But the blessing is that when I do this stuff, I don’t have to eat compulsively. I talk a lot about all of the great stuff I get from having my eating under control that is only peripherally related to eating. Like being a good worker, or having self-respect. Or having great relationships. But one thing that I get every day, whether I screwed up at work, or I have a good bout of “imposter syndrome,” or I have had a fight with my husband, is that I am not eating compulsively. I am not a slave to food. I love my meals and they end, and I move on with my life.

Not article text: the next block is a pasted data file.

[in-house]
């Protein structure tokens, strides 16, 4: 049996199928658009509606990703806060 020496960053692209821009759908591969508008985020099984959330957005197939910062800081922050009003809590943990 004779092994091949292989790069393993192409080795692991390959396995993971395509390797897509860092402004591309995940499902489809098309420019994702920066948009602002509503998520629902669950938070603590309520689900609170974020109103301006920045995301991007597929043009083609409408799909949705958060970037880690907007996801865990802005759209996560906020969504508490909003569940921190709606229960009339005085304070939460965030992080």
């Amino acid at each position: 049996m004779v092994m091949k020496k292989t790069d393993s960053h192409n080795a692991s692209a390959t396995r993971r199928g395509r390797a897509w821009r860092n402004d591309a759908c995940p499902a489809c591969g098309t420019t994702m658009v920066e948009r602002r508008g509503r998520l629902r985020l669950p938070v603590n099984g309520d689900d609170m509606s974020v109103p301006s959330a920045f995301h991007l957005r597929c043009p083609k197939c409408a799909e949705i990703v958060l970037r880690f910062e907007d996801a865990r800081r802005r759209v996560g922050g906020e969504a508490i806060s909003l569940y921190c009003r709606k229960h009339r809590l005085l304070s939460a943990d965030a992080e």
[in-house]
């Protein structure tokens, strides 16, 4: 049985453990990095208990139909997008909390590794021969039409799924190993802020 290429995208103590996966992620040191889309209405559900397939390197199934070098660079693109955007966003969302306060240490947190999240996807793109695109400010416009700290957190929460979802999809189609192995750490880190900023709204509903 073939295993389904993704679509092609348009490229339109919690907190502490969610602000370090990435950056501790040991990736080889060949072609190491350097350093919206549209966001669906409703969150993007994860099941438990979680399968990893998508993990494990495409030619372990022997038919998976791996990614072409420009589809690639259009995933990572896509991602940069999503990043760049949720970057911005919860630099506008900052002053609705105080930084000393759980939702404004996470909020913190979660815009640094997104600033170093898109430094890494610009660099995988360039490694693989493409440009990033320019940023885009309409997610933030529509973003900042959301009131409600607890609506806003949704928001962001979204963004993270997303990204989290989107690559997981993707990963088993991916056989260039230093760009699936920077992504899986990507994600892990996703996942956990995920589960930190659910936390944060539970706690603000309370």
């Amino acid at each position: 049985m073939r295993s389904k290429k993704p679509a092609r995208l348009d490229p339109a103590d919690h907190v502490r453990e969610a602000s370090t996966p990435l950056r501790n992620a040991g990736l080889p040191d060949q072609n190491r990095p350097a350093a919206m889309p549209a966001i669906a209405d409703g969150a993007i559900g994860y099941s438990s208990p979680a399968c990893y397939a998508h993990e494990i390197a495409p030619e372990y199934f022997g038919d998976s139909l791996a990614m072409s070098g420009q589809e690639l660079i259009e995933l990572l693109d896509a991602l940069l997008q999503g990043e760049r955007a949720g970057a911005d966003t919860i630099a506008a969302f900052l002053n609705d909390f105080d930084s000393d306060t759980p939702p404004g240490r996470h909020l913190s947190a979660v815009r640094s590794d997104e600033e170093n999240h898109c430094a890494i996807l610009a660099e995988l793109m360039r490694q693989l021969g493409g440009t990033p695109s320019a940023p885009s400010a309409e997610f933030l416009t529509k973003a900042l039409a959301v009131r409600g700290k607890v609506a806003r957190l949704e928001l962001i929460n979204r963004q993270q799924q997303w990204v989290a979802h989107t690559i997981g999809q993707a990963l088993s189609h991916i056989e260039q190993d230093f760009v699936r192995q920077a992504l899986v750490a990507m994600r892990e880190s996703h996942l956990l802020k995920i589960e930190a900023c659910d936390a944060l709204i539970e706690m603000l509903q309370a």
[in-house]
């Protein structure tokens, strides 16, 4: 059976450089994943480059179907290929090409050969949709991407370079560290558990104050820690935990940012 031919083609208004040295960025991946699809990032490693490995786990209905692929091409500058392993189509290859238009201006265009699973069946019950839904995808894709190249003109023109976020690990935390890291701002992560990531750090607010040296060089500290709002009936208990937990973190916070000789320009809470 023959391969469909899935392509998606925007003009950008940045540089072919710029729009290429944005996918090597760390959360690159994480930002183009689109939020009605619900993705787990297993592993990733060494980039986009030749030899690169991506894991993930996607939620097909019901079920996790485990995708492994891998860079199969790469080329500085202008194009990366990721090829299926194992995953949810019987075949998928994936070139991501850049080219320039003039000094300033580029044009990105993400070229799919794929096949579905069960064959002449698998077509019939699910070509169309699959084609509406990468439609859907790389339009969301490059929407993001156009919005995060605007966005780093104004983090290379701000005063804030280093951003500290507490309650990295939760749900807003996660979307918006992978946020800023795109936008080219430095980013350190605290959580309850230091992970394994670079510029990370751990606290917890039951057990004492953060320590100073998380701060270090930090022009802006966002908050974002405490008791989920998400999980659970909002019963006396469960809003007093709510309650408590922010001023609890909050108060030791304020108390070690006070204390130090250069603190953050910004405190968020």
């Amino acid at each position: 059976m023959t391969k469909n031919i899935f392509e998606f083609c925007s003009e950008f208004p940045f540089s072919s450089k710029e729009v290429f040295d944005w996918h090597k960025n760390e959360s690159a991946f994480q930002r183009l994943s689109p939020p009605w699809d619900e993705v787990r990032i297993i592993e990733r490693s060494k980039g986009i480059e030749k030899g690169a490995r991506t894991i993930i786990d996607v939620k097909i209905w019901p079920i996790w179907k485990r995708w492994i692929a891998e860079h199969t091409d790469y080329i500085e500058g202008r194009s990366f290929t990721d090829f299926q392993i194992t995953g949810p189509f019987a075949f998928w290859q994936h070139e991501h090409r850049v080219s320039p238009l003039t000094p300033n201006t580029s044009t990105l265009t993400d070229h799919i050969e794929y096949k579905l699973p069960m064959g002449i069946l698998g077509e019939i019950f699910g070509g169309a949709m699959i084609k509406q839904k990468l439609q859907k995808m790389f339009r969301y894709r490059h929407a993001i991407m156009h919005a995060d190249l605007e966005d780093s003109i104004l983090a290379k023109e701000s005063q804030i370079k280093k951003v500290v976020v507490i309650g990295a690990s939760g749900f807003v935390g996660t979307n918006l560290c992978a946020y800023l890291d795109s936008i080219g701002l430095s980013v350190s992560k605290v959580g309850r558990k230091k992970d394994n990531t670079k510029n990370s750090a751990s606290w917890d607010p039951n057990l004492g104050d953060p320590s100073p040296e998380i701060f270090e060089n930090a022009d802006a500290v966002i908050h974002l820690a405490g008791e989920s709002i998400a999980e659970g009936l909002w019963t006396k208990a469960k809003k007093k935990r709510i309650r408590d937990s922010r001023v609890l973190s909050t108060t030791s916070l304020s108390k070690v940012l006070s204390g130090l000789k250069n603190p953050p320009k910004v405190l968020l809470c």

The truth is, I owe at least 4 people calls and emails. (Hi Mom! Hi Dad! I have not forgotten you!) And I had to write this blog. And I had to cook and prep for the rest of the day, and tie up some loose ends for work tomorrow. But one thing I didn’t have to do was eat something I didn’t want to eat, but couldn’t stop myself from eating. And that part is all blessing.